Photography might seem like an easy hobby until you check out equipment and learn a little more. That’s when you’ll realize that experts spend years honing their craft. They don’t simply buy a DSLR camera and suddenly exclaim that they are photographers and can take pictures for others. If you have an interest in this hobby, I highly recommend that you take a look at some of the top photography terms that you need to know.
Terms for Beginners
One of the most important terms the beginners need to know is aperture. This essentially refers to the size of the opening on the camera lens. Experts recommend thinking about the lens in the same way you would a window. If you open the lens wider, you let in more light in the same way that opening a window will let in more light.
You might not see the word aperture because most cameras list the term f-stop. The number attached to that stop gives you an idea of how wide the lens is on the camera. An f/22 stop is much wider than an f/8 stop and will let more natural light into your pictures.
Another term you might need to know is aspect ratio, which is a measurement of the height to the width of the photo. Aspect ratio applies to television sets too. A ratio of 3:2 means that the television is wider across the bottom than it is tall. Many cameras today let you switch between aspect ratios such as 4:3 and 3:2.
Exposure is another important photography term that you should know. It refers to the amount of light in an image and whether it is bright or dark. On older cameras, you control the exposure through the shutter speed and other functions. Some digital cameras now include automatic settings that do the work for you.
Another term you should know is focus, which refers to the center point of the image. When you focus the camera on one specific thing, objects and items in the background will appear slightly blurry. This allows you to add effects to your photos without using editing software.
ISO is another term that you need to know as you shop for a DSLR camera. This simple term tells you whether the camera is more or less sensitive to light. If the number is lower, it is very sensitive light and suitable for use for daytime shoots. Cameras that have a higher number are less sensitive to light and perfect for using at night.
Professional and amateur photographers both need to understand zoom terms such as optical and digital. Digital zoom refers to how the camera can zoom in on objects based on the built-in software. Optical zoom refers to the lens of other parts of the camera that can zoom in on an object. Most professionals prefer using an optical zoom to digital zoom because of the clarity it provides.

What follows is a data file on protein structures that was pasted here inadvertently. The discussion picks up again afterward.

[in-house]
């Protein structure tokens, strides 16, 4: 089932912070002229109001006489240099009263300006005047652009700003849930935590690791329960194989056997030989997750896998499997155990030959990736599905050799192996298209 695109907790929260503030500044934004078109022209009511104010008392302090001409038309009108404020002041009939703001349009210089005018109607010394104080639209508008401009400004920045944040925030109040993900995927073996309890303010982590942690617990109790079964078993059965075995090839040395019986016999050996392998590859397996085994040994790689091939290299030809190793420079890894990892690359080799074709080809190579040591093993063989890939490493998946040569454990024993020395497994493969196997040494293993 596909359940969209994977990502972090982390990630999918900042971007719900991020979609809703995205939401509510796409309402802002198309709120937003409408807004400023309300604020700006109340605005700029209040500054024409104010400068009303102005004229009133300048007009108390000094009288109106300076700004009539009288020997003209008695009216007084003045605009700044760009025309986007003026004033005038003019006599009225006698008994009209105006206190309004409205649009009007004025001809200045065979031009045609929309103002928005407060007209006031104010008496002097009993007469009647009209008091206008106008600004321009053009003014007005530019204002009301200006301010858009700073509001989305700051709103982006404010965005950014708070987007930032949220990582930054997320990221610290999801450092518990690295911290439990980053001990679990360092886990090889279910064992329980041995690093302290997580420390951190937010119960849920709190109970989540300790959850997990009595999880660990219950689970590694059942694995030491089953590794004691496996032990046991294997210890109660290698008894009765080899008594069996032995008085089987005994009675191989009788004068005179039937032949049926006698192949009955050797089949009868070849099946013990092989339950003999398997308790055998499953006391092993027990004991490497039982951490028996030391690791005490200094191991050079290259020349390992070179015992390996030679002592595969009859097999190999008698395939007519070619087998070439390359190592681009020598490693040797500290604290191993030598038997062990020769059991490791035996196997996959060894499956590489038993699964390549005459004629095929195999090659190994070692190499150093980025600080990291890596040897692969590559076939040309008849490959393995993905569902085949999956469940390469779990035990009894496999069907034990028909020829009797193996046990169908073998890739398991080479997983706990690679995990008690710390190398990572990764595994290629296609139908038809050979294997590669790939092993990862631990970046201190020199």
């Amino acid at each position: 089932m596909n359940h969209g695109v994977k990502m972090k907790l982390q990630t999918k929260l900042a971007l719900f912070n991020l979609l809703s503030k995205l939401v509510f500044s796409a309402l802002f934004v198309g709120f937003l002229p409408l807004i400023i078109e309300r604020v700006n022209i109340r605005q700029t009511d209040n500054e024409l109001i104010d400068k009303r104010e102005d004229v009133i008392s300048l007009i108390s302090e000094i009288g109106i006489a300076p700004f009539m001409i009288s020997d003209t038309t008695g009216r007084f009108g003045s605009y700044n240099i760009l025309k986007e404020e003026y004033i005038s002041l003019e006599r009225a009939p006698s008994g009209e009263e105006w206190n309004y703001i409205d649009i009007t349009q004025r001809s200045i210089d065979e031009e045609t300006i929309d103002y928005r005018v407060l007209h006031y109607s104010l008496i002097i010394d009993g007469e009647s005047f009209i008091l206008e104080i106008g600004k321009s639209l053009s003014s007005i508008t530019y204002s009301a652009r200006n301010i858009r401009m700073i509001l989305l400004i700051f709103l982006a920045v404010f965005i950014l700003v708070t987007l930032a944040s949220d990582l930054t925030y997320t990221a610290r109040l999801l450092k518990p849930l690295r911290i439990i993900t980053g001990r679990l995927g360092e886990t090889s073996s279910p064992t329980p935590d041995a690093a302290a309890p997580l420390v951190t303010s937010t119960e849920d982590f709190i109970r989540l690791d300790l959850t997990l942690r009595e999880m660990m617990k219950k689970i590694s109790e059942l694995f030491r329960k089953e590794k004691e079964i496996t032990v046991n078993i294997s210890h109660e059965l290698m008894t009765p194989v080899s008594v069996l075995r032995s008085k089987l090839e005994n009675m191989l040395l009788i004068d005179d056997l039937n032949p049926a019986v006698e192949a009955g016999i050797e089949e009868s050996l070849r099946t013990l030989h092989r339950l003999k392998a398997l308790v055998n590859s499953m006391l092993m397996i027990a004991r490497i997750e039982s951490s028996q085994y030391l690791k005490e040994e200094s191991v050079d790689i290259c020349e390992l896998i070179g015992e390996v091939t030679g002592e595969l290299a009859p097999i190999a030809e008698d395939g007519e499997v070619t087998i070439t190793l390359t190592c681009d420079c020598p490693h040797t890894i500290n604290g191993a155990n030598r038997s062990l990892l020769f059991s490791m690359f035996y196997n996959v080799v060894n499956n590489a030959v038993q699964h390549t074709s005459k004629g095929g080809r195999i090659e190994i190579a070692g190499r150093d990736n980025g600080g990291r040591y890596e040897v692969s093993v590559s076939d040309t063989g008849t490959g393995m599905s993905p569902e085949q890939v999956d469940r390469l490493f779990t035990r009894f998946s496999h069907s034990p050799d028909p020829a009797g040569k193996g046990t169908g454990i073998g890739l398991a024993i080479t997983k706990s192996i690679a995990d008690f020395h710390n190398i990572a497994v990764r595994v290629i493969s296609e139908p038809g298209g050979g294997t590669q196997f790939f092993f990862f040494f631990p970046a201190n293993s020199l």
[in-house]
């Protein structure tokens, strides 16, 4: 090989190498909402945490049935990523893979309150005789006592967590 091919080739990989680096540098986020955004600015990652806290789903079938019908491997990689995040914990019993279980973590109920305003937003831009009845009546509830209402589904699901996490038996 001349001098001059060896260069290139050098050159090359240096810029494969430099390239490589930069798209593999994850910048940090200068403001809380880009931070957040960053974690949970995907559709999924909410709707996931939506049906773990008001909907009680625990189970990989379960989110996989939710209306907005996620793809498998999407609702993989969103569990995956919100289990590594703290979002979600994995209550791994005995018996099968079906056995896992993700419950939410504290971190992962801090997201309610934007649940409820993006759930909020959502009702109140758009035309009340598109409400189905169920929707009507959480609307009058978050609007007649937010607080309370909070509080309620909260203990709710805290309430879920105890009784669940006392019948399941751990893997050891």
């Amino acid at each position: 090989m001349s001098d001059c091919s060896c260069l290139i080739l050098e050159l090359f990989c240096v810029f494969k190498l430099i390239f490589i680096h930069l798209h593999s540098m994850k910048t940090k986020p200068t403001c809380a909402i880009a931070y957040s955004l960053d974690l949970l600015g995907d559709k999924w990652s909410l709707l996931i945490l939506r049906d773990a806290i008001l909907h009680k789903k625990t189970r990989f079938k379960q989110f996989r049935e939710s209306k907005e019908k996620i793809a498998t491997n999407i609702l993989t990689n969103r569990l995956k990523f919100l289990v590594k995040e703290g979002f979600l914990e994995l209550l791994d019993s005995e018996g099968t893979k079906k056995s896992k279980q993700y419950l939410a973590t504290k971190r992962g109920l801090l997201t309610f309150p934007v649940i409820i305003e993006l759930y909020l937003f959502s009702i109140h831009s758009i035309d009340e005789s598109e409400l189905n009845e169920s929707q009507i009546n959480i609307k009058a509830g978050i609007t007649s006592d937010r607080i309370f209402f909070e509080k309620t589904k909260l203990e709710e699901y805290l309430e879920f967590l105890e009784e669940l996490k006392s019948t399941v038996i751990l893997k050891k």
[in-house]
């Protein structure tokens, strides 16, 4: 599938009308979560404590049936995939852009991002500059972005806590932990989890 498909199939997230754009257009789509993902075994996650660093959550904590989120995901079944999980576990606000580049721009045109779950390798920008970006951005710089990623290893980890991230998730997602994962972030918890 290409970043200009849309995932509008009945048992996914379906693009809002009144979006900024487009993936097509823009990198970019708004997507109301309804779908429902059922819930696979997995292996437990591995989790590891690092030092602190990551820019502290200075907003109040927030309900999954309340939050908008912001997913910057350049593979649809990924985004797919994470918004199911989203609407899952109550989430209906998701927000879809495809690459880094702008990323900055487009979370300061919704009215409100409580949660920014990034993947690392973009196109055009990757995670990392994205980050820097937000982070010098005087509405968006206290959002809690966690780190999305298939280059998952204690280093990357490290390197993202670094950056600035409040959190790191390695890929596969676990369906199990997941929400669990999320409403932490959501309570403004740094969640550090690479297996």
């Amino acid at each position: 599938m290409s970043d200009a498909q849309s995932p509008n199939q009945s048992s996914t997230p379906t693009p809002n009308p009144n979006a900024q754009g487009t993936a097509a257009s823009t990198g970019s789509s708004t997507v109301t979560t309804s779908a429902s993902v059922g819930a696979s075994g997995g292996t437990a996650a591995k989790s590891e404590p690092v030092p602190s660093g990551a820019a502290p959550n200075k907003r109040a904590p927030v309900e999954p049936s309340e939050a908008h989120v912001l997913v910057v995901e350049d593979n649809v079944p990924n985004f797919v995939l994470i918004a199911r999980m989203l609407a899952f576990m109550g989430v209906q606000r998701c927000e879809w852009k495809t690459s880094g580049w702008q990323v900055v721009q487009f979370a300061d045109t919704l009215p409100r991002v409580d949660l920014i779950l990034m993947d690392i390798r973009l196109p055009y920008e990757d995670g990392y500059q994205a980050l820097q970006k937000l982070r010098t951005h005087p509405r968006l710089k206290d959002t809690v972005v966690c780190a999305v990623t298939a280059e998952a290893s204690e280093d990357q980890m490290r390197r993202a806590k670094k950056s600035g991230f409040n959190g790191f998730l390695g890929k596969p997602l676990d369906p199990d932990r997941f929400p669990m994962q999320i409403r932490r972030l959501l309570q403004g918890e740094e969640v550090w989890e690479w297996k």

Instagram and other apps let you add frames and other fun touches to the images that you share online. Some cameras now come with built-in effects that you can use before you transfer files to your computer. The effects terms that you need to know include:
With this effect, you can make your photos look like matte paintings. They will even have elements that look like brushstrokes.
Forced perspective is an effect that lets you place on person or object in the foreground. This makes it look as if that individual or object is further away from the background.
Polaroid made several digital cameras with this effect in the past. You can pick different stickers that you add on top of images to give people funny faces or to add phrases around the edges of the picture.
Also known as borders, frames are a type of effect that some cameras can do. It adds a small frame or border around the sides of the image.
I compiled a list of other photography terms that you might find helpful. These terms can help you understand how your camera works and what you can do with your photos.
Most cameras today will automatically save your photos in one format or another. JPG is the most common file format used. If you want to edit that work and transfer it to other devices, you may want to save them as raw files. Raw files are easy to upload into your photo editing software.
If you take photos that show blurred spheres in the background, you have some experience with bokeh. This often happens because you did not focus on the camera before taking the picture.
Any empty space surrounding your subject is negative space. This includes both black and white spaces and can put the focus of the image on the subject.
With so many features built into popular cameras today, you can simply point and shoot to take photos. If you want to create custom images and set the shutter speed and other features, you'll want a camera with a manual mode. This lets you go into the settings and make changes based on what you need.
A panoramic photograph is one that contains a large view of an area. You usually need to stand high above the ground or far away to capture the image. Some cameras now include an option that lets you take several photos and then put them together into a panoramic image.
This term refers to how well a camera can compensate for the light and dark spots in an image. Depending on your camera, you might have the option to adjust this balance.
Have you ever taken a photo of one or more people before and noticed that someone in the image had red eyes? This often occurs because the flash compensated for the lack of natural or available light in the room.
I hope that these terms set you off on the right path of learning about photography and choosing the best camera for you.